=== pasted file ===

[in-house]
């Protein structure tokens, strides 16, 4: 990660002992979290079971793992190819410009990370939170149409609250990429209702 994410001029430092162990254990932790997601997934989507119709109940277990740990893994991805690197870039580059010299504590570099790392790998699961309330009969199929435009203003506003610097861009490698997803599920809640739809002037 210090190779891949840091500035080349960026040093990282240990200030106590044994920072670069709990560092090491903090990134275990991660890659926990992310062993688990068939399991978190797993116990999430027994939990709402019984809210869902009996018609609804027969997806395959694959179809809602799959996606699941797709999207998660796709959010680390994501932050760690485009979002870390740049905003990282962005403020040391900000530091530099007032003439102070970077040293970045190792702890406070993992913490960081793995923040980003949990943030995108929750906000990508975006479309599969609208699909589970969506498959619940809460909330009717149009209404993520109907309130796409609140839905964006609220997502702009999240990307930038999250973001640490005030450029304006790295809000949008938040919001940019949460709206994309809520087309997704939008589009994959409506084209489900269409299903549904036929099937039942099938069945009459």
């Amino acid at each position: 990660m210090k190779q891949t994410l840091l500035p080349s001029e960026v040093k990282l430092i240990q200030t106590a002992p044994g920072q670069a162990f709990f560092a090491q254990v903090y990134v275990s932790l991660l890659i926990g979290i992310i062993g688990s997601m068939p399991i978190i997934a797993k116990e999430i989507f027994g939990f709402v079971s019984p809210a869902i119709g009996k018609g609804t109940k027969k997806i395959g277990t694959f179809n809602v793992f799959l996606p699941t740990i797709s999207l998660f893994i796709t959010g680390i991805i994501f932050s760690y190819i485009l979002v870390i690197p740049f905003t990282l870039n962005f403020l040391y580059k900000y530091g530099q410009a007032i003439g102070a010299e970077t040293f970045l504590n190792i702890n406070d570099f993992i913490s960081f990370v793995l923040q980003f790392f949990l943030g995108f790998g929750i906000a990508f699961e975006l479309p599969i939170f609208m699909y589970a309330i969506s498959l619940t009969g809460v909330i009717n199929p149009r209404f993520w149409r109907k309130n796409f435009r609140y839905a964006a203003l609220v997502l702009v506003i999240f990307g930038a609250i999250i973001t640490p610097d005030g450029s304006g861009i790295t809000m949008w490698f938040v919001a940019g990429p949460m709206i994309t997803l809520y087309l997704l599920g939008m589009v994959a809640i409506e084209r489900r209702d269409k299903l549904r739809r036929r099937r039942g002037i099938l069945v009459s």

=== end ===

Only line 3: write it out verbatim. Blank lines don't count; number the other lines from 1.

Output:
């Amino acid at each position: 990660m210090k190779q891949t994410l840091l500035p080349s001029e960026v040093k990282l430092i240990q200030t106590a002992p044994g920072q670069a162990f709990f560092a090491q254990v903090y990134v275990s932790l991660l890659i926990g979290i992310i062993g688990s997601m068939p399991i978190i997934a797993k116990e999430i989507f027994g939990f709402v079971s019984p809210a869902i119709g009996k018609g609804t109940k027969k997806i395959g277990t694959f179809n809602v793992f799959l996606p699941t740990i797709s999207l998660f893994i796709t959010g680390i991805i994501f932050s760690y190819i485009l979002v870390i690197p740049f905003t990282l870039n962005f403020l040391y580059k900000y530091g530099q410009a007032i003439g102070a010299e970077t040293f970045l504590n190792i702890n406070d570099f993992i913490s960081f990370v793995l923040q980003f790392f949990l943030g995108f790998g929750i906000a990508f699961e975006l479309p599969i939170f609208m699909y589970a309330i969506s498959l619940t009969g809460v909330i009717n199929p149009r209404f993520w149409r109907k309130n796409f435009r609140y839905a964006a203003l609220v997502l702009v506003i999240f990307g930038a609250i999250i973001t640490p610097d005030g450029s304006g861009i790295t809000m949008w490698f938040v919001a940019g990429p949460m709206i994309t997803l809520y087309l997704l599920g939008m589009v994959a809640i409506e084209r489900r209702d269409k299903l549904r739809r036929r099937r039942g002037i099938l069945v009459s």